Seminars to explore estate planning from a halachic perspective
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Seminars to explore estate planning from a halachic perspective

When attorney Martin Shenkman moved his law offices last month — leaving Teaneck after 15 years and setting up his practice in Paramus — he decided to put his new quarters to good use. Beginning Jan. ‘3, Shenkman will host a series of morning seminars on estate planning and halacha, an area in which he has been actively involved for decades.

"I thought it would be an interesting alternative to an open house," he said. "Then it just grew as more people expressed interest in speaking."

And as it grew, he said, "I realized that there really has never been anything done of this magnitude on estate planning and Jewish law."

Launching the weekly "breakfast shiurim," Rabbi Chaim Jachter — dayan on the bet din (judge on the religious court) of Elizabeth and on the faculty of the Torah Academy of Bergen County — will explore the question, "Can a bet din overturn your secular will?" Jachter, author of the two-volume "Gray Matter," has also written several articles with Shenkman.

In subsequent weeks, presenters will include Rabbis Jay Braverman, Michael Taubes, Jeremy Weider, Steven Pruzansky, Daniel Rapp, and Shalom Baum. Lecture topics will include tzedakah, organ donation, the halachic perspective on disinheritance, and ethical wills.

In February, Shenkman will lead the group, exploring how to integrate Jewish values into a secular estate plan and focusing on matters such as powers of attorney, trusts for children, selecting fiduciaries, and the like.

"Many people appoint banks as trustees," he said, explaining the need to think through one’s goals in advance. "But if parents want their children to attend private Jewish schools, for example, they must specify that. Otherwise, how will the banks know?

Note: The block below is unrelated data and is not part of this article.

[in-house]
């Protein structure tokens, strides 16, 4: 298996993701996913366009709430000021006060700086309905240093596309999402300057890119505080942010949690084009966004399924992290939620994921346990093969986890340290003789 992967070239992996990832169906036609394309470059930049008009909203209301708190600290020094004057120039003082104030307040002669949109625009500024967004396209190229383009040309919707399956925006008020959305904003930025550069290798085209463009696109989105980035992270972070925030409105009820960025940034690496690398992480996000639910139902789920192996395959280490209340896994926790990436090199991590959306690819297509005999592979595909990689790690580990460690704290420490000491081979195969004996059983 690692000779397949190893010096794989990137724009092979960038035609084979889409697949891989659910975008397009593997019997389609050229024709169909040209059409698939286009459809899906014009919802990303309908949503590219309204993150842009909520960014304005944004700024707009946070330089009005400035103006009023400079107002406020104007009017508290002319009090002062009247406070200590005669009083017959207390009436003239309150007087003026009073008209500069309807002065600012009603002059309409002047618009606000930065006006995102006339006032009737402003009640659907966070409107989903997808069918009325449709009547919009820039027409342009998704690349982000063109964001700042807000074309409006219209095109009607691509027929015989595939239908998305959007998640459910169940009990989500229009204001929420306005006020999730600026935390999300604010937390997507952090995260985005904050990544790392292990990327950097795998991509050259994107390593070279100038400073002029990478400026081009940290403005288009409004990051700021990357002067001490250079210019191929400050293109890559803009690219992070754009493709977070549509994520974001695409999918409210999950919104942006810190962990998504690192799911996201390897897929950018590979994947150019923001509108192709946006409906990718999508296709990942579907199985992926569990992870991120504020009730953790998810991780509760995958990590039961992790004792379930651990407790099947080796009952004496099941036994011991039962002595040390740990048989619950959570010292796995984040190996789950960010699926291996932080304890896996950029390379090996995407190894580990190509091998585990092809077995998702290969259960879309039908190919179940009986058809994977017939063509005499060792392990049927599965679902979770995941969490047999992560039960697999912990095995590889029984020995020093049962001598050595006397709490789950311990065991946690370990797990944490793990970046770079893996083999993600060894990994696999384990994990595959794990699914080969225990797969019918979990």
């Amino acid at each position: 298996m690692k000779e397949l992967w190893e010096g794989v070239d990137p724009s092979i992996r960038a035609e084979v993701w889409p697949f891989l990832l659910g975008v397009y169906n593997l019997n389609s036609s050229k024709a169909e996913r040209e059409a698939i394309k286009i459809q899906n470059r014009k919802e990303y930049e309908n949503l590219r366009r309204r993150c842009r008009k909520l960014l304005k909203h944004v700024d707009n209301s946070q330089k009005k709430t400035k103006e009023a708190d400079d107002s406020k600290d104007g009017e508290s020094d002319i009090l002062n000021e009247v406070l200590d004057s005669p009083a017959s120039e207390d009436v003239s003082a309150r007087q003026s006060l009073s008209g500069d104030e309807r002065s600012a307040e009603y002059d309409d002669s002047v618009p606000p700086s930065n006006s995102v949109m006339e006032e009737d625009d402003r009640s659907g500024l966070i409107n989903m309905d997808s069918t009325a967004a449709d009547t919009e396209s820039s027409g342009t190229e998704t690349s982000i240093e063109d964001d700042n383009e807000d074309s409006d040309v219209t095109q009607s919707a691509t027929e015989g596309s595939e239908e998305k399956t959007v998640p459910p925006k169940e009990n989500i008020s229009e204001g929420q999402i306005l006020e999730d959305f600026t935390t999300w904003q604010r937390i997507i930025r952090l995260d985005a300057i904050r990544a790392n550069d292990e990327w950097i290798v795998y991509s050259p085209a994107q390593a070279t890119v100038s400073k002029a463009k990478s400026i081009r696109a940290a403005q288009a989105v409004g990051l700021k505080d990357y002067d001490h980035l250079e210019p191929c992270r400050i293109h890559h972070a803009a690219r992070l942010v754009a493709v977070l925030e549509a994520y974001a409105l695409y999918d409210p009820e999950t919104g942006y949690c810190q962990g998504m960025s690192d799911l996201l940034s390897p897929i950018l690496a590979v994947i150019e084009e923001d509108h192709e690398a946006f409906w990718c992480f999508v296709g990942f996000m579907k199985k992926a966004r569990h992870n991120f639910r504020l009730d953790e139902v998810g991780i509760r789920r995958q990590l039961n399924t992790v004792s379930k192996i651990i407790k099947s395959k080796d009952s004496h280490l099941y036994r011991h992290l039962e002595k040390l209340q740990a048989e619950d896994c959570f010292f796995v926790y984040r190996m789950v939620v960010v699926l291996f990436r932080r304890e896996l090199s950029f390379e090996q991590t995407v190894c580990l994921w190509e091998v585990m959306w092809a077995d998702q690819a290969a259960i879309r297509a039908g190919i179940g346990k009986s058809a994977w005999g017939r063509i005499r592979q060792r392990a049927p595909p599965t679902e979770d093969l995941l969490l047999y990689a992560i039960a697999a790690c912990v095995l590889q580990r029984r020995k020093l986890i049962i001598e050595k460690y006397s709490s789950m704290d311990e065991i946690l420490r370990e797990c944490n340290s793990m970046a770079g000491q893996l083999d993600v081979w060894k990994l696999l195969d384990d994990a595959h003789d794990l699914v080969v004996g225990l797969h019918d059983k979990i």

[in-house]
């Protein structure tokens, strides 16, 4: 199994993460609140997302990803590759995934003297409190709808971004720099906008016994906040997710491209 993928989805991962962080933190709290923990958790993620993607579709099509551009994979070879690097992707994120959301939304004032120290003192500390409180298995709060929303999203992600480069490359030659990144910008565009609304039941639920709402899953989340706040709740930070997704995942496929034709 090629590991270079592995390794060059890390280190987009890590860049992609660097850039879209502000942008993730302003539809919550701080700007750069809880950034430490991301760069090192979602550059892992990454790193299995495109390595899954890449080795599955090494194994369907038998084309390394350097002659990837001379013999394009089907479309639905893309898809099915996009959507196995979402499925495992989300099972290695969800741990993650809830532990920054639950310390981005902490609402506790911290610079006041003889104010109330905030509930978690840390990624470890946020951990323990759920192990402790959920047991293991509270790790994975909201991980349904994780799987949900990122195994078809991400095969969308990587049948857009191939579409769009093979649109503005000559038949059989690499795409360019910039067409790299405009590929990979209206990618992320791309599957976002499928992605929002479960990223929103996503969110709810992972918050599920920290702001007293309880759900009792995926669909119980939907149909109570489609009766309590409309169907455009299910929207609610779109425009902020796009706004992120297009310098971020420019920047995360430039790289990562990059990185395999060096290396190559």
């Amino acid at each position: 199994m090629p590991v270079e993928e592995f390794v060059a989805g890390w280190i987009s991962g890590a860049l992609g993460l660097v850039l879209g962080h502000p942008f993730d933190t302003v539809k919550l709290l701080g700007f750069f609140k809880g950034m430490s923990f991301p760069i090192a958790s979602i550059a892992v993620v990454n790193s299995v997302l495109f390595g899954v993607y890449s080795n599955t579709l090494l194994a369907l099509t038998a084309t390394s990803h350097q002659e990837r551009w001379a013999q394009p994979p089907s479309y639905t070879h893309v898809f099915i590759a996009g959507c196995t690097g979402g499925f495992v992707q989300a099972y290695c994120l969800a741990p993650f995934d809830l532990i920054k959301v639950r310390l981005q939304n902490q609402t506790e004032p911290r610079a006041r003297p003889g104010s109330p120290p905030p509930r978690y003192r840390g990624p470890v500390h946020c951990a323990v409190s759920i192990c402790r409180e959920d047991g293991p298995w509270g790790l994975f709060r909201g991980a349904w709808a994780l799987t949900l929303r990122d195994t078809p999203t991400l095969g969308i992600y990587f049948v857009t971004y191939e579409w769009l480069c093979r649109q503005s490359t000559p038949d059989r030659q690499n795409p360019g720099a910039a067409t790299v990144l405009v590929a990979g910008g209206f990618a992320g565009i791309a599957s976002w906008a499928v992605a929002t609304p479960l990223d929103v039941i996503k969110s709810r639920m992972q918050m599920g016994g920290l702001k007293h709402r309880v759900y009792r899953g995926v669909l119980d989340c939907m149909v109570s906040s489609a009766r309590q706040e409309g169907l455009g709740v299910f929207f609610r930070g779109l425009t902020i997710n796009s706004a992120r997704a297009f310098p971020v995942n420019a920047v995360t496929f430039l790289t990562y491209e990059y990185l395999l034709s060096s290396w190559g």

"These kinds of issues come up all the time," said Shenkman. "They permeate estate planning, even for the non-religious."

The attorney said he is asked questions on these matters several times a month.

"I’ve done a lot of reading and research on these issues," he said. "They’re multidisciplinary problems, combining rabbinic and legal considerations." Sometimes, he noted, he has needed to consult social workers and psychologists as well.

Calling the Orthodox group Agudath Israel "a magnet" for these kinds of questions, Shenkman said he is often in touch with the legal department of the organization regarding issues of this kind and provided examples of situations that might lead to disputes.

"There may be fights within a family on whether the conditions of a living will violate halalcha," he said, "or whether it is permissible, or advisable, to disinherit a child who intermarries." In such cases, he said, someone in the family might seek outside counsel.

"The question is how to resolve these issues without a family feud," he said, adding that problems only intensify when people are forced to tackle "significant philosophical, religious, moral, and personal issues" at a time when "their nerves are already frayed" and they are in a deeply emotional situation. "They’re asked to face tough issues at a tough time," he said.

Shenkman said he has seen increased interest among both Jews and non-Jews in integrating religious values into estate planning and using such planning to foster and encourage appropriate behavior by heirs. "This [involves] both defining the behavior and figuring out what to do to encourage it," he said.

While shiurim are scheduled through April ‘, "many topics remain untouched," said Shenkman, who hopes to add more lectures after Pesach. "I’ve never seen a series that covers so much ground." He noted that while community programs are generally organized around a particular topic, such as organ donation, they don’t cover the wide range of topics to be explored in his breakfast meetings.

Shenkman said he also hopes to build a resource on the Internet containing this information and will reproduce handouts on these issues, to be available on request. "We’ll be recording the lectures and posting them on a Website," he said. When activated, the new site will be www.torahestateplanning.com.

The lectures, followed by a light breakfast, will be held from 8 to 8:45 a.m. at Shenkman’s office, 4 Forest Ave., Paramus. For further information, call (’01) 845-8400 or e-mail reception@shenkmanlaw.com

 

 

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